QUIPPO ENERGY LTD. Vs. UNION OF INDIA
HIGH COURT OF GUJARAT
Quippo Energy Ltd.
UNION OF INDIA
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AKIL KURESHI,J. -
(1.) The petitioner has challenged order-in-original dated 20.01.2016 passed by the Principal Commissioner of Service Tax, Ahmedabad, under which, he has confirmed the proposal in the show-cause notice and held that the petitioner-assessee is providing taxable service which can be classified under "Supply of tangible goods service" as defined in Section 65(105)(zzzzj) of the Finance Act, 1994 on the lease charges of Rs. 128.38 crores (rounded off) received by the petitioner. Consequently, the competent authority confirmed the service tax demand of Rs. 13.7 crores (rounded off) for the period between 16.05.2008 and 30.06.2012 with interest and penalties.
(2.) Admittedly, against this order-in-original, statutory appeal lies before the CESTAT. Admittedly, no such appeal has been filed by the petitioner. It is equally admitted that, against the order of CESTAT, a further tax appeal would be available to the High Court on a substantial question of law. In other words, despite availability of statutory appellate remedy, the petitioner has approached the High Court in this writ petition without first availing such alternative statutory appellate remedy. In this context, we, at the outset, asked the counsel for the petitioner to satisfy us on why we should allow the petitioner to abandon such appellate remedy and approach the High Court directly in a writ petition.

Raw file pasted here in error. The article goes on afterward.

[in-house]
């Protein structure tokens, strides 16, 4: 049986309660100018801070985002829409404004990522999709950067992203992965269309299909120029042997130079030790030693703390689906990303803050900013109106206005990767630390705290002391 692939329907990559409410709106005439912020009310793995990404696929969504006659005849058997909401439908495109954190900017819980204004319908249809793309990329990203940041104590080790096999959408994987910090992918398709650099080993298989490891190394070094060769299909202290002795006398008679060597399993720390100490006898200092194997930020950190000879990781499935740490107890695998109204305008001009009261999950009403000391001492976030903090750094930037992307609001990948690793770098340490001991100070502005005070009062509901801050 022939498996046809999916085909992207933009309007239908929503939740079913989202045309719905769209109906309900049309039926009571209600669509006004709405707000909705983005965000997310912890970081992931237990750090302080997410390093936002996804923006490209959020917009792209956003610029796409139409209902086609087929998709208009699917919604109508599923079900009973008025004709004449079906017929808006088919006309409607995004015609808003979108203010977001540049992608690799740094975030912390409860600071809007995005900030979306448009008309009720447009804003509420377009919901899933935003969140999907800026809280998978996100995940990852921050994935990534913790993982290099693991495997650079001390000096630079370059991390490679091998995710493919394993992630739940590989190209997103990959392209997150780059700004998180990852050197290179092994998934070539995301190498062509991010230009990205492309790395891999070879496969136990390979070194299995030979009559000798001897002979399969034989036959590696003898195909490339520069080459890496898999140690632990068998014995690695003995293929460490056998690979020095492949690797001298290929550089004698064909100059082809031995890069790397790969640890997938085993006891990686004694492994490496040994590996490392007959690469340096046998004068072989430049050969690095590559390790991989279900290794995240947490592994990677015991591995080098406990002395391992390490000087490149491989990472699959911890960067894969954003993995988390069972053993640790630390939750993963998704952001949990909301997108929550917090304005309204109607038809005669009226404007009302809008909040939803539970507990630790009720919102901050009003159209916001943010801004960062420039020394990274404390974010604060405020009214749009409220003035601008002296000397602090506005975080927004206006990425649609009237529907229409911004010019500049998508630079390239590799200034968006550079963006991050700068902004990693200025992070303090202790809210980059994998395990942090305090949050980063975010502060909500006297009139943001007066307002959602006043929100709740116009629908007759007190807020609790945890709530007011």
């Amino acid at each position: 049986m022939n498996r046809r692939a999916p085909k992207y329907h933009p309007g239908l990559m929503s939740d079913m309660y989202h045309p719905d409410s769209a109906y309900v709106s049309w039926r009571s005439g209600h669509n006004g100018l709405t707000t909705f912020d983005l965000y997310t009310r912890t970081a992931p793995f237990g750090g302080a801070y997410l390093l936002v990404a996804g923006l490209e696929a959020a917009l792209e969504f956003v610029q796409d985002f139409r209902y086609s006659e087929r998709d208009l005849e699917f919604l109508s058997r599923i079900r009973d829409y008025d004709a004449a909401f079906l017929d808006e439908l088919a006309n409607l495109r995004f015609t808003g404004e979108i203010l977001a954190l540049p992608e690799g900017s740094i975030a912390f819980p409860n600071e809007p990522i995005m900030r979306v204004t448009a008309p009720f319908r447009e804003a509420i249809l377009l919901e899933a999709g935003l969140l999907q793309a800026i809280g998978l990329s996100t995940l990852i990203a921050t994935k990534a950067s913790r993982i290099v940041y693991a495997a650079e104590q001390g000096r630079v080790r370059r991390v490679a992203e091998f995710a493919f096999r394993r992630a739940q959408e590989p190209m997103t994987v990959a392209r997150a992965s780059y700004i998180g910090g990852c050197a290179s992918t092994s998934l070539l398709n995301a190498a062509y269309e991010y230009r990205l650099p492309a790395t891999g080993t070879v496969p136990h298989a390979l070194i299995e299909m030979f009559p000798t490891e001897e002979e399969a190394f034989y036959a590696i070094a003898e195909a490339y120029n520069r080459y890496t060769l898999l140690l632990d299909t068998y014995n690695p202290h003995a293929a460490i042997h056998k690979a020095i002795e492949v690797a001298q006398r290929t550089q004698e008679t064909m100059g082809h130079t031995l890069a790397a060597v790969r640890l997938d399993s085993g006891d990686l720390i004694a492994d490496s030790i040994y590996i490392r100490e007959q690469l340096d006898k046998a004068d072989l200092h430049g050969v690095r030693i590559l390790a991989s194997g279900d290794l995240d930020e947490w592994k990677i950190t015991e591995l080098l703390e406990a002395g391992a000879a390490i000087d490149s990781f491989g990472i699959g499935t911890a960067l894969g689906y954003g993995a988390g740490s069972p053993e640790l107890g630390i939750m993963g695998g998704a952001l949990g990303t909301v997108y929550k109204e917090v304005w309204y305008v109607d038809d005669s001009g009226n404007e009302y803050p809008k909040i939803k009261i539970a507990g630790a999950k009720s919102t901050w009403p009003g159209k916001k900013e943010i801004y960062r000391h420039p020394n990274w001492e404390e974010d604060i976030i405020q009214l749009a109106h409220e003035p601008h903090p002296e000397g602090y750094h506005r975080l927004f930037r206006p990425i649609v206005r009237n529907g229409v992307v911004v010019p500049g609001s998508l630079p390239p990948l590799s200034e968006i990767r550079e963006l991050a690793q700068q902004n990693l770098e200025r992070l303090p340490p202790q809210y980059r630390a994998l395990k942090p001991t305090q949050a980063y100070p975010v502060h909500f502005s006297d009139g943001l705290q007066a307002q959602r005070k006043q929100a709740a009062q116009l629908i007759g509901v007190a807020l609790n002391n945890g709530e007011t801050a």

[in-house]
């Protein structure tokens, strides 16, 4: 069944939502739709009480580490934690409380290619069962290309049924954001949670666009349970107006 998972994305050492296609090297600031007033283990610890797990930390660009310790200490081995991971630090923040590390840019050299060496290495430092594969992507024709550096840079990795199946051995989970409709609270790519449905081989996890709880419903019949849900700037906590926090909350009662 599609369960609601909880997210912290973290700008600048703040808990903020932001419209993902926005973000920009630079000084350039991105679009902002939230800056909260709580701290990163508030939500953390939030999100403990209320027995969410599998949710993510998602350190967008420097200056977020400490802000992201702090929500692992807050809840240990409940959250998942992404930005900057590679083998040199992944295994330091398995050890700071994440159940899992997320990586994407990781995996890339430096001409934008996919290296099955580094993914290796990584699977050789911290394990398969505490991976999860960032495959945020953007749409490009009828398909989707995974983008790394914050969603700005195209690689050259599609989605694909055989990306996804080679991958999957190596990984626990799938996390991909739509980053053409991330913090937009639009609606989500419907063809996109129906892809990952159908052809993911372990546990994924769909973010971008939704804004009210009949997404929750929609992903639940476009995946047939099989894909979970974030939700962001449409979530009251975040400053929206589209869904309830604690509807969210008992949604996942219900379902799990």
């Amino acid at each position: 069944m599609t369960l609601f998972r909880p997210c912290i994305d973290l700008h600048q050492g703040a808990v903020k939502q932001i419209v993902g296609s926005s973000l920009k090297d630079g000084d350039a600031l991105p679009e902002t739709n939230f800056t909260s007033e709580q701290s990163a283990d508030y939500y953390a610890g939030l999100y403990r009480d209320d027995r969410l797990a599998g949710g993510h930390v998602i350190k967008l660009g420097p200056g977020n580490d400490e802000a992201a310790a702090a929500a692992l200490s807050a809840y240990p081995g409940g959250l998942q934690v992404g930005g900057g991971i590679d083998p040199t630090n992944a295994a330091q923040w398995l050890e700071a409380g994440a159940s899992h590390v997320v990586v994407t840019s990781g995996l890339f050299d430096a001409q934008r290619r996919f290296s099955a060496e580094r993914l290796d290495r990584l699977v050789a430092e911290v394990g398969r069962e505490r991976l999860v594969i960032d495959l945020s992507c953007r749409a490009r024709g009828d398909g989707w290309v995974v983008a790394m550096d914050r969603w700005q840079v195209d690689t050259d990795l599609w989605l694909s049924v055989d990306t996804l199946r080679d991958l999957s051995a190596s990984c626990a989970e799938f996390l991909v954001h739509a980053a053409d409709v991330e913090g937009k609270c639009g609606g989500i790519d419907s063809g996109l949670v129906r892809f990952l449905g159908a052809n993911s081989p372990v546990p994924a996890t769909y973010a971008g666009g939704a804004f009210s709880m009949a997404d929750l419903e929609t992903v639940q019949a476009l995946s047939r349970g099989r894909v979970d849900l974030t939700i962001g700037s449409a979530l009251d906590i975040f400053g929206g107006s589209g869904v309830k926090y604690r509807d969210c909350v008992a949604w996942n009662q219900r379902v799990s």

(3.) In response to our query, counsel for the petitioner contended that the petitioner has already paid value added tax on the lease amount and that, therefore, application of service tax would be automatically ousted. He further submitted that the Commercial Tax authorities have no jurisdiction to levy service tax and that, therefore, it would be open for the petitioner to approach the High Court directly in a writ petition in order to press the question of very jurisdiction of the authority. He lastly contended that, the important question of interpretation of constitutional provisions is involved in the petition and therefore also, the writ petition should be entertained ignoring availability of alternative remedy. In this context, counsel submitted that the petitioner has created a lease in a movable property and the title in the property never vests in the lesee. This important aspect of the matter was totally lost sight by the Principal Commissioner while passing impugned order.;
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